<i>Life in 35mm: An Improvised Documentary</i>, at the Annoyance
Life in 35mm: An Improvised Documentary, at the AnnoyanceCredit: Nikki Loehr

Life in 35mm: An Improvised Documentary I’ve gotten a handful of laughs from comedian Jordan Wilson every time I’ve seen him onstage, and he and Mark Walsh provide some inventive, go-with-the-flow long-form storytelling here. Good improvisers like these can roll with almost anything; wild-card collaborators aren’t one of them. As a whole, this particular Annoyance troupe lets wigs and inscrutable character swerves work the jokes for them, and at the performance I attended, the seemingly straightforward suggestion of “space” resulted in an insurmountable number of dropped story cues. I suspect that’s partly why the set felt so short, ending without much resolution. —Dan Jakes

Aurora Theater Works, Inc.'s <i>Monticello</i>
Aurora Theater Works, Inc.’s MonticelloCredit: Marcus Davis

Monticello Local labor attorney Thomas R. Geoghegan’s play, receiving its world premiere from Aurora Theater Works, Inc., imagines a meeting between a dying Thomas Jefferson and a college-age Edgar Allen Poe on the eve of the 50th anniversary of the Declaration of Independence in 1826. In debt and despondent over the state of the nation, Jefferson is being pressured to buttress the institution of slavery by renouncing the equality of all men he championed in the Declaration. Complicating matters are Sally Hemings and other slaves on the property with whom the master is intimately involved. What does Poe have to do with any of this? Not much, and it doesn’t help that the script is peppered with jokey references to his future classics like “The Raven.” Geoghegan means his play as a call to action in another age of crisis but does his cause no favors by throwing together two important historical figures for an imaginary chat. The most affecting moment by far comes at the very end, when Sally Hemings reads the Declaration in full. —Dmitry Samarov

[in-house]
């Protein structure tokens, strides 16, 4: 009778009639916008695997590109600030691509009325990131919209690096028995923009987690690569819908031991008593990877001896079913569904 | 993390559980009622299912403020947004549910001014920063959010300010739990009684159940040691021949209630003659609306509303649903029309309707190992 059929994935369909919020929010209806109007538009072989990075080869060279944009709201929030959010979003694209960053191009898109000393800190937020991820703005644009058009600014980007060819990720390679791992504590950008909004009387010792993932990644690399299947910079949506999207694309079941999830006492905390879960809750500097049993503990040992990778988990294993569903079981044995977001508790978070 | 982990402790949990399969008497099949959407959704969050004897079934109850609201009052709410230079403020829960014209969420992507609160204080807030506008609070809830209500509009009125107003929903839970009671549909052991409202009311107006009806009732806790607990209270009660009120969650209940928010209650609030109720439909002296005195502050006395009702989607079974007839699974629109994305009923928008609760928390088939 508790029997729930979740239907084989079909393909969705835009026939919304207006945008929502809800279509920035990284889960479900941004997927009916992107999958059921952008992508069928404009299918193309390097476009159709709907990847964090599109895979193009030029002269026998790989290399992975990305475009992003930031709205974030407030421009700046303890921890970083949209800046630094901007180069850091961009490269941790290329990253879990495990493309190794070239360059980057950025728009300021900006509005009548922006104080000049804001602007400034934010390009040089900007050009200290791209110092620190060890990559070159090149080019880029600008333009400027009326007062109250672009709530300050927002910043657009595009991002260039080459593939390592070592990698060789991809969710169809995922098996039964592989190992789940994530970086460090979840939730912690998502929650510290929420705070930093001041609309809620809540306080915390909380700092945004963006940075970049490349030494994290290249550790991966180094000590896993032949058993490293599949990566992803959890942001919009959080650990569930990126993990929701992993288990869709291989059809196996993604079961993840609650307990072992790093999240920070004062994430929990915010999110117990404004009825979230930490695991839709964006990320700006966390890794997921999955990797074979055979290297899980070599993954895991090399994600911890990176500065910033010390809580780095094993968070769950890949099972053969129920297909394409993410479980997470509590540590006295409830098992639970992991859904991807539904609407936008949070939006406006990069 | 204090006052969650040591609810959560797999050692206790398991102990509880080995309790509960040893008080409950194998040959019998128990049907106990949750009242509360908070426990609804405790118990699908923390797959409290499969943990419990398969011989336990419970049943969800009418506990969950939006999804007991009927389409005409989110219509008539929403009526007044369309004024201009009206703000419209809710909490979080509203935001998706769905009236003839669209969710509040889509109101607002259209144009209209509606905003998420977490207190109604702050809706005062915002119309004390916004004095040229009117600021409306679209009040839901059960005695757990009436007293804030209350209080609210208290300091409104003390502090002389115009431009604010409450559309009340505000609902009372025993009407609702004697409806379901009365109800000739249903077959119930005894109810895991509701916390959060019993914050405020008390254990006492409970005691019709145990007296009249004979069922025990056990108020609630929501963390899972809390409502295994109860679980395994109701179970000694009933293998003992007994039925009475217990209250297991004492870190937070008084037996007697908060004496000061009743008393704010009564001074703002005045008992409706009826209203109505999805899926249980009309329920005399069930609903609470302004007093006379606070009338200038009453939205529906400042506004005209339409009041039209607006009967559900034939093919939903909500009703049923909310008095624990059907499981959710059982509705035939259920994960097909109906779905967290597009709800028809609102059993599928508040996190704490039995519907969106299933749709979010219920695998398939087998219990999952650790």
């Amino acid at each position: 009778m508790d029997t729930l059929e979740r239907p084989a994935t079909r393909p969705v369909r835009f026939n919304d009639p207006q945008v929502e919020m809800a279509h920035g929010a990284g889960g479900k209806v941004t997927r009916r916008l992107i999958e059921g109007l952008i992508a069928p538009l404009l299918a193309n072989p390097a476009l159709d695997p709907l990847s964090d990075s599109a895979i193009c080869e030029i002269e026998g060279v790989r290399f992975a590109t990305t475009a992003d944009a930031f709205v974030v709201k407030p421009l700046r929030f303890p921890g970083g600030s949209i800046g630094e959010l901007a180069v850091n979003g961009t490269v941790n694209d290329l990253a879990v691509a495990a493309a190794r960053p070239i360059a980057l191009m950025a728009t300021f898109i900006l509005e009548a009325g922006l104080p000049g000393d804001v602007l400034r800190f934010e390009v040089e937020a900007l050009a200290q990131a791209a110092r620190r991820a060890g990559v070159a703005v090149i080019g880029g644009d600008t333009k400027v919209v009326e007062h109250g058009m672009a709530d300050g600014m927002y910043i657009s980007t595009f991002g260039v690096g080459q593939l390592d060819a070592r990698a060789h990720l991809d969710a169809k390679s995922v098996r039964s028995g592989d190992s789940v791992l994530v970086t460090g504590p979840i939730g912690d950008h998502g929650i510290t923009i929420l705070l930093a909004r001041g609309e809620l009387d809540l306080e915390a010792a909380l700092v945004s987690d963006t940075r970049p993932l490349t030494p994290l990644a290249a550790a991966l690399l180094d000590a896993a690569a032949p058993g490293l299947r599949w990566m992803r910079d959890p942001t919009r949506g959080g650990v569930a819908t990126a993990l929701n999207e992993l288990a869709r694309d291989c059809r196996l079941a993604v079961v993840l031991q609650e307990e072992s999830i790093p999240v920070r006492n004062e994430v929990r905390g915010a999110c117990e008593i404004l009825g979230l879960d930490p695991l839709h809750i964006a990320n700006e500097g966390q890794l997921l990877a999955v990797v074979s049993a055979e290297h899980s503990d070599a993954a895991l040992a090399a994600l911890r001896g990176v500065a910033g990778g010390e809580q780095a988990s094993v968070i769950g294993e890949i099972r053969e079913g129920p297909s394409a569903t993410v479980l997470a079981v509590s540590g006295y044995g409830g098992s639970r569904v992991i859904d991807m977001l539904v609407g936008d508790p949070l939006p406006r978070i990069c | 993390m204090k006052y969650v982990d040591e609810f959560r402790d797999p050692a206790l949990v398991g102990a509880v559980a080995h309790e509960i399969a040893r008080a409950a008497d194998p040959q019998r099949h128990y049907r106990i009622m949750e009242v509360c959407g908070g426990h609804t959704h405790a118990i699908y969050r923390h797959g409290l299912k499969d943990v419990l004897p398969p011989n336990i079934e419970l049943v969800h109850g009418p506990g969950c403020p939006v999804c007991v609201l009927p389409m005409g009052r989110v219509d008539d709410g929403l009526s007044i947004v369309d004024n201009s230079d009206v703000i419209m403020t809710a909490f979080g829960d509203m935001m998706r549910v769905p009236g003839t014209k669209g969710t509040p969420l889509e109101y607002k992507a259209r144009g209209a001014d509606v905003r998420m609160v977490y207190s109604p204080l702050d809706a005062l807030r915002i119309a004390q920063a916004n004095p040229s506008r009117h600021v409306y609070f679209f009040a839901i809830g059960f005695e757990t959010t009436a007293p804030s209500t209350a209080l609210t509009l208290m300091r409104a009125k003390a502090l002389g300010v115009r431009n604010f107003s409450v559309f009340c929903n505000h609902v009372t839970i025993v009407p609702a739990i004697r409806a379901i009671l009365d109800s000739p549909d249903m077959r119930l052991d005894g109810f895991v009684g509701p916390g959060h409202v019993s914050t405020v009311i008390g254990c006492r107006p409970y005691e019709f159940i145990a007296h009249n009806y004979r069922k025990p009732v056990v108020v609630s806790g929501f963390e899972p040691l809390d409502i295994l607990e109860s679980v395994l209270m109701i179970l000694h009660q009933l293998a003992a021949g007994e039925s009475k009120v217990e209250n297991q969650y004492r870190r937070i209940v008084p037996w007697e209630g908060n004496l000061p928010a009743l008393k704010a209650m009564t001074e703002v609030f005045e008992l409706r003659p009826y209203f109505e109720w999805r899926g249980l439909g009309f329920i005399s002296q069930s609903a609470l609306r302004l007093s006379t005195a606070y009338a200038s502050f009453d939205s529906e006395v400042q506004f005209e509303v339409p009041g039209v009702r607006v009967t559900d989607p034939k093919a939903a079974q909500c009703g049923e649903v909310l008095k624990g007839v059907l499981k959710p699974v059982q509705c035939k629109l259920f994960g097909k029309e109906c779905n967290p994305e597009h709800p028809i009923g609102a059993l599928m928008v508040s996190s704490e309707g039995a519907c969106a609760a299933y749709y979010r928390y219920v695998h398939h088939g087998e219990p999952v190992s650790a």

Pride Arts Center Theatre for Young Audiences' <i>A Puppet Playdate With Grandma D</i>
Pride Arts Center Theatre for Young Audiences’ A Puppet Playdate With Grandma DCredit: Ella Robinson Harris

A Puppet Playdate With Grandma D Is your avatar elderly and blue? Young, a thumb-sucker, and faintly violet? A sparkly fluffy quadruped in a tutu? With a minimal cast, Pride Arts Center Theatre for Young Audiences’ Puppet Playdate With Grandma D presents a world of types in a single room at Grandma D’s house (she’s the blue puppet). In the tradition of Nickelodeon kids’ show Blue’s Clues, our narrator and nonpuppet intermediary is a white male everyman mysteriously given the same name as a certain mohawked pro wrestler of color. But if he identifies as Mr. T, it’s OK; as we learned in the first week’s reading, Jessica Herthel, Jazz Jennings, and Shelagh McNicolas’s whitewashed, conflict-free picture book of transgender self-discovery I Am Jazz, the word of the day is “acceptance.” Clocking in at a slim 20 minutes with a new reading each week, Puppet Playdate seems well-intentioned but also telegraphs disappointing cultural norms. —Irene Hsiao